Frontons, or kantxas, where Basques play their favorite sport of handball, have been at the heart of every Basque community in the United States. For anyone who is researching the path of Basque immigration in this country, they only have to ask the old-timers where the handball courts stood to find this cultural group.
Many of the old frontons have disintegrated or been torn down, but Basques, hoping to maintain their heritage in this country, have worked to save some of them, and built new ones as well.
Mike Bidart, who with his wife Jeanette are key members of the Chino Basque community, built a fronton on his private property and over the years has enjoyed many games there with local Basques.
“His idea was to find a place that was big enough to build a court,” recalled Jeanette Bidart. The young couple had married and was living at Bidart’s father’s ranch in Chino, while they looked for a home. Finally, a friend suggested they look at acre-lots on the north side of Chino, and that’s where they settled and soon built their court in 1981.
On April 30, the Chino Basque Club decided to celebrate the 30-year anniversary of the fronton with a besta, or party, which was attended by about 200 well-wishers. People watched handball games in the warm afternoon from a grassy bank that flanks the court, next to grown trees that filtered the sun’s rays. One old-timer remembered the days when Mike Bidart had just planted the trees.
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Several handball players from Bakersfield and San Francisco traveled to Chino to join the celebration, crowned by perfect weather. After the games, the club served a barbecue dinner at numerous tables lined up on the sprawling court.
Bidart’s court is a left-wall, or esker pareta court. Bidart had played handball in the Basque Country on a left-wall court, “and I enjoyed it … We didn’t have one,” he said, referring to the Chino community.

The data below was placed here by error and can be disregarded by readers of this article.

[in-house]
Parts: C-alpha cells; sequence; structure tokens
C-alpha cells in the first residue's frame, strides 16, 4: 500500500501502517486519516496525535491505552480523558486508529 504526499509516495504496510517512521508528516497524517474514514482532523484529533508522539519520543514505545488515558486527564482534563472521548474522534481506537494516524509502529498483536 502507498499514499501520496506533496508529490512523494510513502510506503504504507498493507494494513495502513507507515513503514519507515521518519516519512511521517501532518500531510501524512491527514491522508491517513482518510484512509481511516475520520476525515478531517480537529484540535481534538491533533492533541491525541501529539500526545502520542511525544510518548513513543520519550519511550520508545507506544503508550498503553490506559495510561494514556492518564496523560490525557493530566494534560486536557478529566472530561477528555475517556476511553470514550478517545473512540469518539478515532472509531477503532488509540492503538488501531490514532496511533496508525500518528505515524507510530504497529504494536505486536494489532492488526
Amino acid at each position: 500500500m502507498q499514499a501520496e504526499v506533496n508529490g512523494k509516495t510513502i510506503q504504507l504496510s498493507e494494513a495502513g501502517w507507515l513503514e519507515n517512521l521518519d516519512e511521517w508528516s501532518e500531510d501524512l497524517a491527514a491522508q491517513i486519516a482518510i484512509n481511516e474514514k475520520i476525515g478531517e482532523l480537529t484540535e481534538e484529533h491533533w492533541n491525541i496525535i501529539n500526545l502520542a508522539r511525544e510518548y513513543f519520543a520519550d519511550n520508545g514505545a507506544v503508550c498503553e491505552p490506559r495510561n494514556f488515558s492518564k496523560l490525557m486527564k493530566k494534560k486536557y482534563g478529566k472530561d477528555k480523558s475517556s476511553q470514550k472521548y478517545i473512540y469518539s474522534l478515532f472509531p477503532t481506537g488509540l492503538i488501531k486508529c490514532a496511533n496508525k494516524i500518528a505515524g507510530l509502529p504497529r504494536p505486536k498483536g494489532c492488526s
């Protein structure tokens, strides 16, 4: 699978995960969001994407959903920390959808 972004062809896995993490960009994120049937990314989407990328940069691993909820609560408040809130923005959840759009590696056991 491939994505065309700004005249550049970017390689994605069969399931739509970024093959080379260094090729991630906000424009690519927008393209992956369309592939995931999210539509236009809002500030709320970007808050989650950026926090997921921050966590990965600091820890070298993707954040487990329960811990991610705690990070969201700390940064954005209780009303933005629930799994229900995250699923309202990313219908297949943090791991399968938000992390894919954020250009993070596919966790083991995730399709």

Most of the handball players in Chino played on the weekends at the court built by Ben Sallaberry in the 1940s behind the Centro Basco restaurant off Central Avenue. Still in use today, it has a front wall with two short walls on each side.
“There’s a lot of memories there,” said Bidart, recalling how the court would be packed with athletes who battled it out on the weekends. “You could not get much playing in.”
Down the road a stretch, former dairyman Xavier Aphessetche was planning to build a trinquet – a four-wall court – the same year Bidart built his court. “I figured we’d have both,” said Bidart.
His wife Jeanette didn’t mind the large court in her backyard, noting that it was great for their two children. “It was a place for them to be contained,” she said of the children, who are grown now, with children of their own. “They biked there, they skateboarded there.” Son John became a good handball player too.
The Bidarts even held their son’s wedding reception on the court.
Mike Bidart had the fronton built a few feet into the ground so that the sound of the bouncing balls wouldn’t bother the neighbors. They play handball, or pilota in Basque, and pala, another version of the game played with a wooden paddle.
Over the years, a number of handball tournaments have been played there. Today, the court doesn’t get that much use. Local Basques are hoping to help preserve the sport and encourage a new generation of players to embrace it. But the immigrant generation that played handball is aging, and the youngsters are playing other sports.
Mike Bidart and some of his local handball buddies still play twice a week at the back-yard fronton. “As much as the hip allows,” he joked.